A TAX on vacant land could be introduced in Wales under plans to be announced today.

But controversial plans for a tourism tax have not been ruled out.

In October the Welsh Government announced a shortlist of four possible new taxes it was considering introducing as part of its new tax-raising powers, which will come into force in April.

These were taxes on vacant land or disposable plastics, a levy to support social care, or a tourism tax.

And it was the tourism tax which proved particularly controversial, with opposition parties claiming it could be seriously damaging to Wales' lucrative tourism industry.

Now finance minister Mark Drakeford has announced it will take forward the idea of introducing a tax on vacant land.

But he has not ruled out the tourism tax, saying the other three proposals would still be investigated.

Mr Drakeford said the vacant land tax idea was being taken forward following consultation, and it was hoped it would stop landowners from leaving land undeveloped for long periods of time, as well as preventing buildings from falling derelict and encouraging regeneration.

“Housing is a priority for the Welsh Government," he said.

"A tax on vacant land could prevent the practice of land banking and land not being developed within the expected timescales.

“The Republic of Ireland vacant sites levy provides a useful starting point for how a vacant land tax could work in Wales.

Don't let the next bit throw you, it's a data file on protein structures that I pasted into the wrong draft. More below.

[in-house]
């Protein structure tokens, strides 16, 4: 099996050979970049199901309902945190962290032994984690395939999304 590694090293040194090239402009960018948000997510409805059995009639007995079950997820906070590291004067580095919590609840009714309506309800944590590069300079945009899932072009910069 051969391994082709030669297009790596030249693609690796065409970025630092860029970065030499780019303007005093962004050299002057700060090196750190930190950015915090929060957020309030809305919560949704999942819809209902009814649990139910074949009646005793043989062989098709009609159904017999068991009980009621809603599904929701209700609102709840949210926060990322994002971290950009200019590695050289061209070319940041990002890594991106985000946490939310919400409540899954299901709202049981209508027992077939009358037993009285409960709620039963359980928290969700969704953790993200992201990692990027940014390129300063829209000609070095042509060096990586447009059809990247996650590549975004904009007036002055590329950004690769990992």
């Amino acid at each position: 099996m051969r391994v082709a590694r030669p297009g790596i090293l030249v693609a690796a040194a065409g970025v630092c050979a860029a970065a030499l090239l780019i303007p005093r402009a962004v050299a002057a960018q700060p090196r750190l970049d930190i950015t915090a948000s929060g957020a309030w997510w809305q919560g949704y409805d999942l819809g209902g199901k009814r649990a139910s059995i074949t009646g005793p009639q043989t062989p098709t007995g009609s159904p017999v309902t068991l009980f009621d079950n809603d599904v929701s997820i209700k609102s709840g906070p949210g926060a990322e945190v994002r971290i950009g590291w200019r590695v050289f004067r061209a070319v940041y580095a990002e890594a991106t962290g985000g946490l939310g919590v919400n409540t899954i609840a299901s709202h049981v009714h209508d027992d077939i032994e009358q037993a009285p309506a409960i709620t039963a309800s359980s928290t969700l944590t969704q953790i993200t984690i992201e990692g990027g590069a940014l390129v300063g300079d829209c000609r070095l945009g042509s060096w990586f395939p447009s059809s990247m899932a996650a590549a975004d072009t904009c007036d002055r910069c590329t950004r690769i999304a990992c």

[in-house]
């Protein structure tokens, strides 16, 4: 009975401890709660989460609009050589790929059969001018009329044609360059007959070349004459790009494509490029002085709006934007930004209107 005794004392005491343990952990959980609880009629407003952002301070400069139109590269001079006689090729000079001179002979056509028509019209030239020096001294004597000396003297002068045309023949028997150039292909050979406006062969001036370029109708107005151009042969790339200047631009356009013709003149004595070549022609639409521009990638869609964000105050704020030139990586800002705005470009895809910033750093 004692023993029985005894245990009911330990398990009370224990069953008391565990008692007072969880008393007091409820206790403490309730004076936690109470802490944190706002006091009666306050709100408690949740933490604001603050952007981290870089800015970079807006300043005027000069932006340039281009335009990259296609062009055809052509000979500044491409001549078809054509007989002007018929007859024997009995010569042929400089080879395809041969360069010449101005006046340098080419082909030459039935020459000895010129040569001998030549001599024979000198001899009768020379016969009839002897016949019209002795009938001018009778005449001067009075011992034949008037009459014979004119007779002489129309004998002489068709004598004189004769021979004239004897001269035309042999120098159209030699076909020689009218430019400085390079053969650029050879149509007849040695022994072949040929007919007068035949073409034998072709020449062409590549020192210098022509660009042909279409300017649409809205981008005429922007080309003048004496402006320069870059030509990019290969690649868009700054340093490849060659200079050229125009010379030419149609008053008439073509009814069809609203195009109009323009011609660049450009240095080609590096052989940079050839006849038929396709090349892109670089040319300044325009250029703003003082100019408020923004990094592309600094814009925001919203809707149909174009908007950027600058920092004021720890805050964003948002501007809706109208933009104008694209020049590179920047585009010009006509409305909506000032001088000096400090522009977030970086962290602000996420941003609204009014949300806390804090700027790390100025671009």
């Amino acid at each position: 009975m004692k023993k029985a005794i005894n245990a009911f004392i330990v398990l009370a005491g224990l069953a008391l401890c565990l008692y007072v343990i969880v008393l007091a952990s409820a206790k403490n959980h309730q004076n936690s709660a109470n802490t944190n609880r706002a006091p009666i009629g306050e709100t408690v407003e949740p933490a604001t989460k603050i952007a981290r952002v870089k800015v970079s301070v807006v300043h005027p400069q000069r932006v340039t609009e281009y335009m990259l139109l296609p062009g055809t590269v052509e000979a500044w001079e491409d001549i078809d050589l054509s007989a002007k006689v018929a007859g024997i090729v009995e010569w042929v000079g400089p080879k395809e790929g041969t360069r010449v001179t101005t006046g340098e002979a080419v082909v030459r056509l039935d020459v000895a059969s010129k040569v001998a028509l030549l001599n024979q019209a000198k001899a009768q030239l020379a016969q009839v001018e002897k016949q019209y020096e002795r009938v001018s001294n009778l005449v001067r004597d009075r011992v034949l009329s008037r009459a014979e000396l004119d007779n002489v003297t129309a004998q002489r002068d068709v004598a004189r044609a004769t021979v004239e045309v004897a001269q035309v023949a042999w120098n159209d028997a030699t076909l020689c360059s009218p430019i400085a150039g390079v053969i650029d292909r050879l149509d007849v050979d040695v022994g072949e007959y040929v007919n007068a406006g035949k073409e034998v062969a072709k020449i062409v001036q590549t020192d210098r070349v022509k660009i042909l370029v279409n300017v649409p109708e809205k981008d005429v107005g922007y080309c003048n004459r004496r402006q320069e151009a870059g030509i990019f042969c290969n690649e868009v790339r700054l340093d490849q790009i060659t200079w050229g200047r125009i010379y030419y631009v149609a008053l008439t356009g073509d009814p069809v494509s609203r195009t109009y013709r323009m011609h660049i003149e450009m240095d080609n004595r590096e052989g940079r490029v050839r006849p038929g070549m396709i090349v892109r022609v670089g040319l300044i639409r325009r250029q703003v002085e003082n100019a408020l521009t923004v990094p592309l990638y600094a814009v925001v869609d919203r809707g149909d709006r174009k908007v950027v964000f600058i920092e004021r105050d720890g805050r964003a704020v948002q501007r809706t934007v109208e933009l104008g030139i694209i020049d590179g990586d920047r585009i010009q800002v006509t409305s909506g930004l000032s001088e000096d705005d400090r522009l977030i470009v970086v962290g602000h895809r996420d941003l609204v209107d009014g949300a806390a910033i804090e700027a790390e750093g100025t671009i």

“The existing model in the Republic of Ireland and the relatively narrow focus of the tax make this the most suitable of the four shortlisted ideas to test the Wales Act.”

Mr Drakeford is due to reveal full details of the proposed new tax in the Assembly this afternoon.

But the Welsh Conservatives' shadow finance secretary Nick Ramsay has called on him to go further and rule out a tourism tax altogether.

The Monmouth AM said: “From the outset, Welsh Conservatives have opposed this ludicrous proposal, one which would devastate the tourism industry and businesses across Wales.

“Tourism is a major employer in Wales, creating hundreds of thousands of much-needed jobs the country over and the Welsh Labour Government needs to reassure the sector by dropping this idea.

"A tax on holiday-makers would be a needlessly self-destructive, damaging local economies and affecting job security by making Wales less competitive.

"It’s the job of the Labour government to attract people to come and spend money visiting our beautiful country – not meet them at the airport, bed and breakfasts or caravans and fleece them.”

According to Welsh Government figures Wales' tourism industry is worth £8.7 billion to the country's economy and supports around 242,000 jobs.

As well as power to set up its own taxes, control over stamp duty and landfill tax will be devolved to Wales in April.

Stamp duty will be replaced with a new Land Transaction Tax.

Control over income tax is due to be devolved in April 2019.